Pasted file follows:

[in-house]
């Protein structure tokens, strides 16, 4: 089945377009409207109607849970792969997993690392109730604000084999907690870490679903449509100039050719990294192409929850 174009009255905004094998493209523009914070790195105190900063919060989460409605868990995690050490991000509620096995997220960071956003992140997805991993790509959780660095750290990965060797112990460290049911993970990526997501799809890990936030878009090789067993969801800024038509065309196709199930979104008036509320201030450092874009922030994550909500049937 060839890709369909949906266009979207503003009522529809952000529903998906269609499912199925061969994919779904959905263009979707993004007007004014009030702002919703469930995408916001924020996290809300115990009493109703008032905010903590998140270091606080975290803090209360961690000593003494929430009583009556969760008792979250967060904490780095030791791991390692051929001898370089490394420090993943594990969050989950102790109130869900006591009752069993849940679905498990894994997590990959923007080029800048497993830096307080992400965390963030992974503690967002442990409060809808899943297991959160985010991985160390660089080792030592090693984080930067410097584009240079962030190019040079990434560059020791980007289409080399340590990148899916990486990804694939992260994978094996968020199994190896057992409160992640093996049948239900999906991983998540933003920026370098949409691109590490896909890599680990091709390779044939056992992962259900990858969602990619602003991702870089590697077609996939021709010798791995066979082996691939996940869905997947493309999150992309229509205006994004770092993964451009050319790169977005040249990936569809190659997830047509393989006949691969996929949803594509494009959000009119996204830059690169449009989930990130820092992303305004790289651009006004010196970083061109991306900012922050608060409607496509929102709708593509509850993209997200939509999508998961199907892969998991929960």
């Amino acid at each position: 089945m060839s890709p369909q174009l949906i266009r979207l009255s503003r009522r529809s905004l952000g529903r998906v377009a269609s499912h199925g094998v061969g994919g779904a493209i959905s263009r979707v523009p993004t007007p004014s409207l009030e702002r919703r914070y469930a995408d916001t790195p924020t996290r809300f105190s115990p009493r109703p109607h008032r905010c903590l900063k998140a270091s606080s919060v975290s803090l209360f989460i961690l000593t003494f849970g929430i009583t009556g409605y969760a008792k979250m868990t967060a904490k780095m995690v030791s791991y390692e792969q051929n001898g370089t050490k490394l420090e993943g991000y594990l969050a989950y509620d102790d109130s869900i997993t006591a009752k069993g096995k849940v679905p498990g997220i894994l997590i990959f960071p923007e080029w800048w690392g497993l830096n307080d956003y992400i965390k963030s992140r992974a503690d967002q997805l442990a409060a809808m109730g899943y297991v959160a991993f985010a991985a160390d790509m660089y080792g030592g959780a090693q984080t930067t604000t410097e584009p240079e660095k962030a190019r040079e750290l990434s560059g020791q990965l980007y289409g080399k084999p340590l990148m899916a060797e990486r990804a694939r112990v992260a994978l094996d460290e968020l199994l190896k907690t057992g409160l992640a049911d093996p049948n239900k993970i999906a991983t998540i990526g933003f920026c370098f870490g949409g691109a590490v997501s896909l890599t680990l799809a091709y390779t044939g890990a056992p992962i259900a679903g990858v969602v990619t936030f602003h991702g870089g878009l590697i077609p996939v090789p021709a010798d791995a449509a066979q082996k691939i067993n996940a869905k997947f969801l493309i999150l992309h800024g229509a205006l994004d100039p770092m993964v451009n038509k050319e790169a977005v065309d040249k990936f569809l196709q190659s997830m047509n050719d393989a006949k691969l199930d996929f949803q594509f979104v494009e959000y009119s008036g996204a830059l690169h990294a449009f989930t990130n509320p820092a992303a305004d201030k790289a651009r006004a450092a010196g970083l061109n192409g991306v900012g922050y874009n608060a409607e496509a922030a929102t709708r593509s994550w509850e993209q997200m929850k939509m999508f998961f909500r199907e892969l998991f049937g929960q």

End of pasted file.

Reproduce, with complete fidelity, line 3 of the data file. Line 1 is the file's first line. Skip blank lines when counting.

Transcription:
């Amino acid at each position: 089945m060839s890709p369909q174009l949906i266009r979207l009255s503003r009522r529809s905004l952000g529903r998906v377009a269609s499912h199925g094998v061969g994919g779904a493209i959905s263009r979707v523009p993004t007007p004014s409207l009030e702002r919703r914070y469930a995408d916001t790195p924020t996290r809300f105190s115990p009493r109703p109607h008032r905010c903590l900063k998140a270091s606080s919060v975290s803090l209360f989460i961690l000593t003494f849970g929430i009583t009556g409605y969760a008792k979250m868990t967060a904490k780095m995690v030791s791991y390692e792969q051929n001898g370089t050490k490394l420090e993943g991000y594990l969050a989950y509620d102790d109130s869900i997993t006591a009752k069993g096995k849940v679905p498990g997220i894994l997590i990959f960071p923007e080029w800048w690392g497993l830096n307080d956003y992400i965390k963030s992140r992974a503690d967002q997805l442990a409060a809808m109730g899943y297991v959160a991993f985010a991985a160390d790509m660089y080792g030592g959780a090693q984080t930067t604000t410097e584009p240079e660095k962030a190019r040079e750290l990434s560059g020791q990965l980007y289409g080399k084999p340590l990148m899916a060797e990486r990804a694939r112990v992260a994978l094996d460290e968020l199994l190896k907690t057992g409160l992640a049911d093996p049948n239900k993970i999906a991983t998540i990526g933003f920026c370098f870490g949409g691109a590490v997501s896909l890599t680990l799809a091709y390779t044939g890990a056992p992962i259900a679903g990858v969602v990619t936030f602003h991702g870089g878009l590697i077609p996939v090789p021709a010798d791995a449509a066979q082996k691939i067993n996940a869905k997947f969801l493309i999150l992309h800024g229509a205006l994004d100039p770092m993964v451009n038509k050319e790169a977005v065309d040249k990936f569809l196709q190659s997830m047509n050719d393989a006949k691969l199930d996929f949803q594509f979104v494009e959000y009119s008036g996204a830059l690169h990294a449009f989930t990130n509320p820092a992303a305004d201030k790289a651009r006004a450092a010196g970083l061109n192409g991306v900012g922050y874009n608060a409607e496509a922030a929102t709708r593509s994550w509850e993209q997200m929850k939509m999508f998961f909500r199907e892969l998991f049937g929960q």